Permanent Dentition: Root Fractures and Splinting
To provide a review of current practice for the treatment of root fractures in permanent teeth.
After reading this chapter the reader should be aware of the appropriate treatment for root fractures and methods of splinting.
The causes of root fractures are no different from those of coronal fractures. They are an uncommon injury in both the primary and the permanent dentition. A prevalence of up to 7% of all injuries has been quoted in the permanent dentition.
Teeth with root fractures may show mobility, coronal luxation and traumatic occlusion. They may be tender to vertical and horizontal pressure. In these respects they may be clinically indistinguishable from a luxation or a subluxation injury. Not uncommonly, patients with root fractures may exhibit no obvious injury or alternatively may have another more obvious injury. Radiographic confirmation of a root fracture can be difficult because many are oblique and may require radiographs at right angles to each other.
Root fractures may be transverse (horizontal), oblique or vertical. The last type occurs infrequently as a primary injury in young permanent incisors, but may result from secondary trauma to a tooth restored with a post crown restoration.
Vertical root fractures are commoner in heavily restored posterior teeth. Transverse and oblique root fractures are most commonly seen in previously undamaged incisors. They may be single or multiple. Single fractures carry the best prognosis. Root fractures are classified according to the level of the fracture – apical, middle, and coronal (or gingival) third of the root. Coronal root fractures carry the worst prognosis, in particular if they communicate with the gingival sulcus or involve part of the crown. Treatment options are considered in the next section.
For the purpose of this chapter both complicated crown-root fractures and root fractures will be considered.
Endodontic requirements need to be considered (see Chapter 6). If extrusion is planned then the final root length must be no shorter than the final crown length, otherwise the result will be unstable. Root extrusion can be successful in a motivated patient and can lead to a stable periodontal condition.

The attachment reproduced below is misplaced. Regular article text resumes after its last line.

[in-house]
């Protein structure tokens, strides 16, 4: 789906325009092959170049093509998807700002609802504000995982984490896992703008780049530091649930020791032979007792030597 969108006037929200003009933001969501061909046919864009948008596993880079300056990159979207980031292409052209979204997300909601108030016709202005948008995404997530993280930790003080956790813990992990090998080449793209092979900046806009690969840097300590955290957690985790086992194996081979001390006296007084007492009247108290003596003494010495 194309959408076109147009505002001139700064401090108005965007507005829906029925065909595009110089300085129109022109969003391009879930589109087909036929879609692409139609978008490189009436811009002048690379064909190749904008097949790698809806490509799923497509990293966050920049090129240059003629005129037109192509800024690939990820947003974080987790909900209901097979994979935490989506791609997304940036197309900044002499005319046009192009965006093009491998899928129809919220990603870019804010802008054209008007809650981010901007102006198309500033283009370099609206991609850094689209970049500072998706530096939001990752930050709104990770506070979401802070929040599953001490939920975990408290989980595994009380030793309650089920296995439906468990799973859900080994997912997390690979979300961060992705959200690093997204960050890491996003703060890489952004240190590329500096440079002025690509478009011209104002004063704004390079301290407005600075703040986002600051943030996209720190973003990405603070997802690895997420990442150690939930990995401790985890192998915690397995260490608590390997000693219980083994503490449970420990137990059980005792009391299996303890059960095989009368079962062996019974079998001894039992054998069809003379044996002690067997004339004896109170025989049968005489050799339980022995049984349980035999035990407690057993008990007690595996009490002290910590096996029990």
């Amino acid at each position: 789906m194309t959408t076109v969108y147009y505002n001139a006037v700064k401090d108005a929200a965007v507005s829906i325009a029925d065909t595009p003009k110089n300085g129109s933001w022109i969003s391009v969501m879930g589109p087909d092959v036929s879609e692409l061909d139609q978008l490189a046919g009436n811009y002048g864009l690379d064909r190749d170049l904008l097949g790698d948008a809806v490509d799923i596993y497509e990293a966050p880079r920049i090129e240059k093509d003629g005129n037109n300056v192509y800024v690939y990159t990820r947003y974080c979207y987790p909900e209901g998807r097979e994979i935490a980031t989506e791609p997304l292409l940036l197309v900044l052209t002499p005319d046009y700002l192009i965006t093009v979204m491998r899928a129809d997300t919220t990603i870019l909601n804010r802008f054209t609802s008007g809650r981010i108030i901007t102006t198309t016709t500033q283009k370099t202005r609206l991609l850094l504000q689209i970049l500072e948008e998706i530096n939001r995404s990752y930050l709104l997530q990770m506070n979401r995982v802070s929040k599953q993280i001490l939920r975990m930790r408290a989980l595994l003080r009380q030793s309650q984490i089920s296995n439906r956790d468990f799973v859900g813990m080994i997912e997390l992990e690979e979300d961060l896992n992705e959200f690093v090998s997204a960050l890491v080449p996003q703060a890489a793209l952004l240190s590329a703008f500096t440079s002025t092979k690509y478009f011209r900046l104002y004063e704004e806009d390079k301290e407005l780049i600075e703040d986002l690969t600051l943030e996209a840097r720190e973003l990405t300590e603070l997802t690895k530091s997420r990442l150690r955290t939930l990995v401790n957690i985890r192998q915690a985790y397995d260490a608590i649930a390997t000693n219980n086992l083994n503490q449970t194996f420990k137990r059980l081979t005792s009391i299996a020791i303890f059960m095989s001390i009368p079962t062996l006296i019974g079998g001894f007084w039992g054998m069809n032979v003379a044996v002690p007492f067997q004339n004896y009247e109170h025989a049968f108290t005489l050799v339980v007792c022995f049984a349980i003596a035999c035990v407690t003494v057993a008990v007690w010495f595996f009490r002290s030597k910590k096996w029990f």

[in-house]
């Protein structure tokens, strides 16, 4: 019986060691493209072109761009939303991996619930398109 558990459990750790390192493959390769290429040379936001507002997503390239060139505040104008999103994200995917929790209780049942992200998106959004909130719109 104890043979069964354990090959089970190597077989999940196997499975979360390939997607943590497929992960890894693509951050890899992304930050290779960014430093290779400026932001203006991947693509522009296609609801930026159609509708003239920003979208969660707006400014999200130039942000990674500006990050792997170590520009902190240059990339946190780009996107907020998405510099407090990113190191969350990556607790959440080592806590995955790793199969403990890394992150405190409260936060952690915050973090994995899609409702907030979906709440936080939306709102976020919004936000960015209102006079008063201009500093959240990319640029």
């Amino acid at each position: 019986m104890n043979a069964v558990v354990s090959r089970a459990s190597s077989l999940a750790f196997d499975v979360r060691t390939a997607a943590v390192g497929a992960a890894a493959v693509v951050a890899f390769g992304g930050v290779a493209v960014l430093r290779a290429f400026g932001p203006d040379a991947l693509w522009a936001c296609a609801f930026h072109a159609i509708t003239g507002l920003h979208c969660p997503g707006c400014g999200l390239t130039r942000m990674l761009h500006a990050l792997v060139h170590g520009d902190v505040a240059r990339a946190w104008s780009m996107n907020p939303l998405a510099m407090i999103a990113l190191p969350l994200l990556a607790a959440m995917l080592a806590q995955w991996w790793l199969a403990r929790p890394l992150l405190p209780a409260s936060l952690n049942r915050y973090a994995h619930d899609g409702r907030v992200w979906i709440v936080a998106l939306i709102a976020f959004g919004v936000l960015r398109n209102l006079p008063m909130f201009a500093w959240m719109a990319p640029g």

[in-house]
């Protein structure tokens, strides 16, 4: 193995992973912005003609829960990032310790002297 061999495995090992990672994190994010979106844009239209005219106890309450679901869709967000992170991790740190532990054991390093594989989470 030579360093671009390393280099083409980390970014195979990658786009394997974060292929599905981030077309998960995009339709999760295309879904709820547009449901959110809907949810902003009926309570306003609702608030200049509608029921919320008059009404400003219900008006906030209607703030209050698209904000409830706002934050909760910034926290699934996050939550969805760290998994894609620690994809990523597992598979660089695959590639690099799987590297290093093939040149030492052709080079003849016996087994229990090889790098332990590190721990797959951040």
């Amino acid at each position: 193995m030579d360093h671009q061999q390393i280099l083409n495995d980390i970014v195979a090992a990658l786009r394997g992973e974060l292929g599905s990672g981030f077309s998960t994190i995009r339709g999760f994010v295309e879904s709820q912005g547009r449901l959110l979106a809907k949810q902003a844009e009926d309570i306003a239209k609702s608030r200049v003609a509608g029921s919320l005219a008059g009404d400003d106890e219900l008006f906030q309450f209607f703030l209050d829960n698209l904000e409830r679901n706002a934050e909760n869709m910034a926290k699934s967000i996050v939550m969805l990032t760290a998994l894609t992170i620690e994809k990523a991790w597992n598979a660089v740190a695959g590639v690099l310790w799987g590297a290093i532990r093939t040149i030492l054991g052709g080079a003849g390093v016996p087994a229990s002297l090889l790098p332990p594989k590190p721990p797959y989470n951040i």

Root fractures occur most frequently in the middle or the apical third of the root. The coronal fragment may be extruded or luxated. If displacement has occurred, the coronal fragment should be repositioned as soon as possible by gentle digital manipulation and the position checked radiographically. Mobile root fractures need to be splinted to encourage repair of the fracture. Apical third fractures, in the absence of concomitant periodontal ligament injury, are often firm and do not require splinting, but need to be regularly reviewed to check pulpal status and treated endodontically if necessary.
Middle third and coronal third fractures must be splinted, as repair of the fracture is essential to the long-term stability and prognosis of the tooth. A functional splint is one that includes one abutment tooth on either side of the fractured tooth and should remain in place for three to four weeks initially (Fig 7-1). Splinting for longer periods may be required in individual cases, in particular if the fracture is in the coronal third. The splint should allow colour observations and sensitivity testing and access to the root canal if endodontic treatment is required. Splint design and placement techniques are discussed in the next section.
Four main categories of healing are recognised:
Repair with calcified tissue: invisible or hardly discernible fracture line.
Repair with connective tissue: narrow radiolucent fracture line with peripheral rounding of the fracture.
Repair with bone and connective tissue: a bony bridge separates the two fragments.
Interposition of the fractured ends by granulation tissue.
In addition to these changes in the fracture area, pulp canal obliteration is commonly seen.
Fractures in the cervical third of the root will not repair if a communication exists between the fracture line and the gingival crevice. If such a communication exists, then splinting is not recommended and an early decision must be made to:
extract the coronal fragment and retain the remaining root
internally splint the root fracture or
extract the two fragments.
The remaining radicular pulp should be removed and the canal temporarily dressed with non-setting calcium hydroxide prior to root filling with gutta percha and sealer. Three options are now available for the root treated radicular portion:
Post, core and crown restoration if access is adequate.
Extrusion of root either surgically or orthodontically if the fracture extends too subgingivally for adequate access. Rapid orthodontic extrusion over four to six weeks aiming to move the root a maximum of 4 mm is the best option. This is achieved by cementing a ‘J’ hook made from 0.7 mm stainless steel wire into the canal and using elastic traction applied over an arch wire cemented between one abutment tooth on either side of the injured tooth (Fig 7-2a, b). Retention for one month at the end of movement is advised to prevent relapse. If aesthetics are a particular concern then an orthodontic bracket can be bonded to a temporary crown ma/>